RealTime IT News

Sprint Woos Jet Set

Sprint today introduced a new service for international business travelers, making it easier for them to make calls in more than 130 countries.

The new offering features Samsung's IP-A790 handsets for Code-Division Multiple Access networks (which Sprint uses in the United States) as well as Global System for Mobile communication systems (which are common in Europe and parts of Asia).

The IP-A790 phone, which will sell for $549.99, also works as a multimedia device on Sprint's U.S. network, so customers can view on-demand streaming video and audio and shoot video with the phone's camera and camcorder. It will be in stores next month.

"We've offered international roaming agreements for some time," Amy Schiska-Lombard, Sprint spokeswoman, told internetnews.com. "What's new is we have a phone that works on CDMA and GSM."

Sprint has also set flat rates for overseas calling, a billing method that it believes could be a differentiator.

Subscribers will pay $1.50 per minute for local and long-distance calls in countries served by GSM networks. Rates for remaining covered countries that use CDMA are 50 cents to 99 cents per minute, plus varying long-distance rates, depending on where the call originates.

Other carriers have similar programs. In fact, Verizon Wireless has an international plan that features the same Samsung phone.

Bob Egan, founder and CEO of the research firm Mobile Competency, said development of dual-standard offerings will be critical for Sprint and Verizon Wireless, which both operate CDMA networks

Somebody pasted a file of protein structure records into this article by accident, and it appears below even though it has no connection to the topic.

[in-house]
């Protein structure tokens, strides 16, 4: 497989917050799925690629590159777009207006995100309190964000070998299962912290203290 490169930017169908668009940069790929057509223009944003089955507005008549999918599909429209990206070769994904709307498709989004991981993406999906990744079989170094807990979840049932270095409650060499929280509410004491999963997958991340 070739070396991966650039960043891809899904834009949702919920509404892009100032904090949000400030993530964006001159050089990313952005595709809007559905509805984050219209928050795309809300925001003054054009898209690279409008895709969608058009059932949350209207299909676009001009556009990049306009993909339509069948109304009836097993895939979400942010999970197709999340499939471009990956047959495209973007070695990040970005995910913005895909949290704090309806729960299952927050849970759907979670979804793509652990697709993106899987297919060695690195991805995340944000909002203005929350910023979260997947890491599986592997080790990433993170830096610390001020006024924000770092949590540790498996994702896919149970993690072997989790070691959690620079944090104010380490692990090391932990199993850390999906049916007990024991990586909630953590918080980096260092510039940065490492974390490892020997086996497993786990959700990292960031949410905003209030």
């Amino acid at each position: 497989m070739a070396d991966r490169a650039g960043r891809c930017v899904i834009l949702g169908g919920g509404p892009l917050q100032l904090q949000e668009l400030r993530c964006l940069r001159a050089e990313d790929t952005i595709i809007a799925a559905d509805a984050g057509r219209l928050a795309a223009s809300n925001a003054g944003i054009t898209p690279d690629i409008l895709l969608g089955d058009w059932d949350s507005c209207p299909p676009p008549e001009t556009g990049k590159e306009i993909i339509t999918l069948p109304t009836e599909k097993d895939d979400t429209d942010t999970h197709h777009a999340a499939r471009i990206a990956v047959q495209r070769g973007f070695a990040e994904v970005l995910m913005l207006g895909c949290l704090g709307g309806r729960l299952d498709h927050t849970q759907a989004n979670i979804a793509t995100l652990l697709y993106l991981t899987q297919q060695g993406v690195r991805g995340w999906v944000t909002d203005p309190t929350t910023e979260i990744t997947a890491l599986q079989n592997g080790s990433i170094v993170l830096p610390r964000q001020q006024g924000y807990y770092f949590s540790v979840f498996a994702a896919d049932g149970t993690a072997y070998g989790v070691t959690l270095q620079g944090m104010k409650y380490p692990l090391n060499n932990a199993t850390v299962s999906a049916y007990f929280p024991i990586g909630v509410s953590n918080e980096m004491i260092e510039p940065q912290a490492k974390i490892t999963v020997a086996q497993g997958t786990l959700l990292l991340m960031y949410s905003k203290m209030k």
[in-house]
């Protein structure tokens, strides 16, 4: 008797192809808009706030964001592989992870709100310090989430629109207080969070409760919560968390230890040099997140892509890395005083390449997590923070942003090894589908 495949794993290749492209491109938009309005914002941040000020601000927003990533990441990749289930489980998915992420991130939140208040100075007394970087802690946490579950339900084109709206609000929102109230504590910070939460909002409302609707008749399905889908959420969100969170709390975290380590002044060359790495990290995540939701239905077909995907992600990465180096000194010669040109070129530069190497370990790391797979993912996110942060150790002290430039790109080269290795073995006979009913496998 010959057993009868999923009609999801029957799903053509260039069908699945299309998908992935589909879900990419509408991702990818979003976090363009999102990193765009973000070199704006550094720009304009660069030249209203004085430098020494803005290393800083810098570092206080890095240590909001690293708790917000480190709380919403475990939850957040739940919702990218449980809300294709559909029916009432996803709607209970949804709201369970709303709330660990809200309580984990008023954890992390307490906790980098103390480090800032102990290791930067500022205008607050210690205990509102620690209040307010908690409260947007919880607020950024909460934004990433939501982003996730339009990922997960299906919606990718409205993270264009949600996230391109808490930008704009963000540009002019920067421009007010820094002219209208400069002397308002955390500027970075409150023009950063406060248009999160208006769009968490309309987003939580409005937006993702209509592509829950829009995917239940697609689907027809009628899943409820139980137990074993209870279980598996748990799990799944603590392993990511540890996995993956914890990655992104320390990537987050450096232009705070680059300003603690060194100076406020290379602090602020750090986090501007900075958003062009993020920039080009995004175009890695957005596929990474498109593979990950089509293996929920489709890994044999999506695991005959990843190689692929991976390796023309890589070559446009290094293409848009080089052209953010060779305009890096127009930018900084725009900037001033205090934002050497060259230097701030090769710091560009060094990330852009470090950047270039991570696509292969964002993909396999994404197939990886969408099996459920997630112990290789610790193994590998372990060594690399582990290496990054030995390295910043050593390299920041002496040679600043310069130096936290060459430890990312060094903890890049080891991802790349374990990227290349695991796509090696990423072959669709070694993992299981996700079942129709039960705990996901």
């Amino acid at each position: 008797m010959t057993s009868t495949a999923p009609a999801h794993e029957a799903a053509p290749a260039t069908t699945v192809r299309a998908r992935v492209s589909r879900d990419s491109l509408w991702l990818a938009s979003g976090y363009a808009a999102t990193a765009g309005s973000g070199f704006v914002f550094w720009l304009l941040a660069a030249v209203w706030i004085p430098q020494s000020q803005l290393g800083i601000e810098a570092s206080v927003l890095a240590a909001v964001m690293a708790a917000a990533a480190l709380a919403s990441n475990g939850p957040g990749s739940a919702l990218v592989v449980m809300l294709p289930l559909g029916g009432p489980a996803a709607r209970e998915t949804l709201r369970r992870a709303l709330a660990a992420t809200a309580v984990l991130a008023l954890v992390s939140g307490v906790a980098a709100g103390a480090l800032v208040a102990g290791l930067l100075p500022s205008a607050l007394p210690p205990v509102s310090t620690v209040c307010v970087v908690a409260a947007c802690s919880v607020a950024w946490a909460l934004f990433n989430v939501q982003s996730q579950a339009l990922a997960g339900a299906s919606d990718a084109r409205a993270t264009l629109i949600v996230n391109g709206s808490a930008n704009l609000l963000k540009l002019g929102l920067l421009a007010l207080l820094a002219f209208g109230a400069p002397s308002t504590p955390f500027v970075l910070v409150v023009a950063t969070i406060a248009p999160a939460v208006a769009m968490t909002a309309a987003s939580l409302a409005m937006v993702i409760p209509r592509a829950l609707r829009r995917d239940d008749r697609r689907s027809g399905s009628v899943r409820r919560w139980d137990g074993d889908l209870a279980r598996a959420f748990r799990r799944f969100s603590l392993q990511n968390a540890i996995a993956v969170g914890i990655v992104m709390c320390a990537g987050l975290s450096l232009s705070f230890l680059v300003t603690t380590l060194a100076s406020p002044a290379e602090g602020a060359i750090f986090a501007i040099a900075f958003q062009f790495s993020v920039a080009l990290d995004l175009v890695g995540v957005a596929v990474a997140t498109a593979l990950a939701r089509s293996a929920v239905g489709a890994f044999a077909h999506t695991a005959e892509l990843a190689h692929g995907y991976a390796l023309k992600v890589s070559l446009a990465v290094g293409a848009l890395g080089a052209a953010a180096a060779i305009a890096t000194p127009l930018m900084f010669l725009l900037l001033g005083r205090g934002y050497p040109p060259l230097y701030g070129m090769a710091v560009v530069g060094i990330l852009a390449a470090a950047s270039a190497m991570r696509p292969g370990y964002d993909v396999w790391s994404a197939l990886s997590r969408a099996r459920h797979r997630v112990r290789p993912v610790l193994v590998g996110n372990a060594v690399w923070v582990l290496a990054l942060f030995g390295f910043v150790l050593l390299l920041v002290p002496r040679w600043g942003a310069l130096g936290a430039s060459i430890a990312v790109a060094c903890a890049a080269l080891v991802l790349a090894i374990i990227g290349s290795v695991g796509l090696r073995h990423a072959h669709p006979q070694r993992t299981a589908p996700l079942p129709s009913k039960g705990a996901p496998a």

"[Sprint and Verizon] have a keen interest to attract and retain the business market," Egan said. "We're in a world economy, and the high-end users tend to be people who travel internationally."

Egan noted that CDMA-based networks are most popular in North America, South America and South Korea.

"CDMA subscribers have been pretty orphaned from the international scene. CDMA operators realize this is a problem for them and you're starting to see CDMA and GSM coming together," he added.

That said, there are a number of options for frequent business travelers that may make more sense than buying this particular phone for $550. For example, they could buy a less expensive GSM phone for use overseas (provided they don't mind having another number), or they could insert a subscriber identity module card into an unlocked GSM phone to keep their number.

Less frequent travelers could rent GSM phones from carriers or buy prepaid models once they arrive at their destinations, Egan suggested.